The following excerpt about a murder on Washburn Island from a History of Kleinburg site:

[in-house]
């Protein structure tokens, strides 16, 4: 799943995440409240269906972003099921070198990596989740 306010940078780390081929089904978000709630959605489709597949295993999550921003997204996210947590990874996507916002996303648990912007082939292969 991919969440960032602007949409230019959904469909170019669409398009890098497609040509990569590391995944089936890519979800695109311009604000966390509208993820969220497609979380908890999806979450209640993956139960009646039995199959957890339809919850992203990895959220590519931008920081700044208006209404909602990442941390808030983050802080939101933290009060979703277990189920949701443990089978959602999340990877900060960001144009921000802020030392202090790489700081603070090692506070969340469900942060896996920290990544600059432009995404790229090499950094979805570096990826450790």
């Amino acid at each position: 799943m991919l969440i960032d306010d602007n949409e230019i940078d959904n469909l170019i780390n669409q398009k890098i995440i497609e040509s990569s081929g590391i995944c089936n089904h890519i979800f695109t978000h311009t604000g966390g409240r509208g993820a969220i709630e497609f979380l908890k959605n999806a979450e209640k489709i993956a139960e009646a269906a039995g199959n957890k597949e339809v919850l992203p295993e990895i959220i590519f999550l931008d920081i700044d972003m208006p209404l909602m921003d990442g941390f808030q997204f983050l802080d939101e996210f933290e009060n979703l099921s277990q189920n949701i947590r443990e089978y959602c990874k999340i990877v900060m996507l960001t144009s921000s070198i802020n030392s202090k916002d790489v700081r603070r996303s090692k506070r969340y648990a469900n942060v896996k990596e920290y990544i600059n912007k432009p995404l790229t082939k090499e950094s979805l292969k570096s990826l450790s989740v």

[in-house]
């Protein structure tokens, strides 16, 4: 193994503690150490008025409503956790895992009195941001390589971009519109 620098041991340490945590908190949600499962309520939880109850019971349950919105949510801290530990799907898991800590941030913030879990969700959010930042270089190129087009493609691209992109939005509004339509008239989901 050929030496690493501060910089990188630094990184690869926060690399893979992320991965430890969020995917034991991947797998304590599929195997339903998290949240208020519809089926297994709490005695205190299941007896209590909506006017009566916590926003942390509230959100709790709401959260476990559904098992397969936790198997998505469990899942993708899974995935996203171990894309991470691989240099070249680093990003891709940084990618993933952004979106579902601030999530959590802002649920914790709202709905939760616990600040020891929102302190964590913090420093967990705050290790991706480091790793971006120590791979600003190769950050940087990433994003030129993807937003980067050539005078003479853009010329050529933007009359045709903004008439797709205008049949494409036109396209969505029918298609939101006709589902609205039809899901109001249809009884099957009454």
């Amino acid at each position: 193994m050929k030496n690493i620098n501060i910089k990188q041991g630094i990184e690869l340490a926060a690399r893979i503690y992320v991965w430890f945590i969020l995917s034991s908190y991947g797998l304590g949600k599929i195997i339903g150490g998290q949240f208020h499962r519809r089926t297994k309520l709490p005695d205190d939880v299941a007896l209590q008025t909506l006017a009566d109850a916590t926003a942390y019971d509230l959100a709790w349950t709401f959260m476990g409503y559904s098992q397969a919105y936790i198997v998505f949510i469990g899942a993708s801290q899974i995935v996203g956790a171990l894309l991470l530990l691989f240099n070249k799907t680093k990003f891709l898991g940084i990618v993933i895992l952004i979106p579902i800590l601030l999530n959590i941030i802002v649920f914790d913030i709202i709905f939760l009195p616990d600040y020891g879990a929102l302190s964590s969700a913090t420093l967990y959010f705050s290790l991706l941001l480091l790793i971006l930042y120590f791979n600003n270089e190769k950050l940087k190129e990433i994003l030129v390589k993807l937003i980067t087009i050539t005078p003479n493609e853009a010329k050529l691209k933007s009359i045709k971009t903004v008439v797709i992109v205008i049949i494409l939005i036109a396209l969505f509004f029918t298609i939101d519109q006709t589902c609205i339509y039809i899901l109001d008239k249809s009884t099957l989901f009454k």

John Stegmann’s death was tragic, unexpected and bizarre, precipitated by a strange series of events which began in 1803 when a white trader named John Sharpe killed a Mississauga Indian named Whistling Duck on Washburn Island, Lake Scugog, about 25 miles north of Oshawa. A year passed and the white man was not brought to justice. This so enraged Whistling Duck’s brother that he shot Sharpe dead. Then, when the Indian band was camped on Toronto Island, the murderer, under the influence of liquor, boasted about his crime, and was apprehended and charged. The court-appointed lawyer, however, argued that the trial could not be held in York since the crime took place in Newcastle district. Stegmann was brought in to survey the exact location of Washburn Island and a change of venue to Presque Isle was ordered. And so, on Sunday, October 7, 1804, a distinguished company boarded the government schooner, Speedy, for Presque Isle. The passenger list included the judge, the Solicitor General of Ontario, the accused’s lawyer (also a member of the legislature), a law student, an Indian interpreter, the prisoner himself and Stegmann. The following day the schooner was within hailing distance of its destination when a gale sprang up and drove the ship out of the harbour. In the terrible storm that followed the vessel sank with all hands. And John Stegmann at the age of 50 and at the height of his career, was dead.
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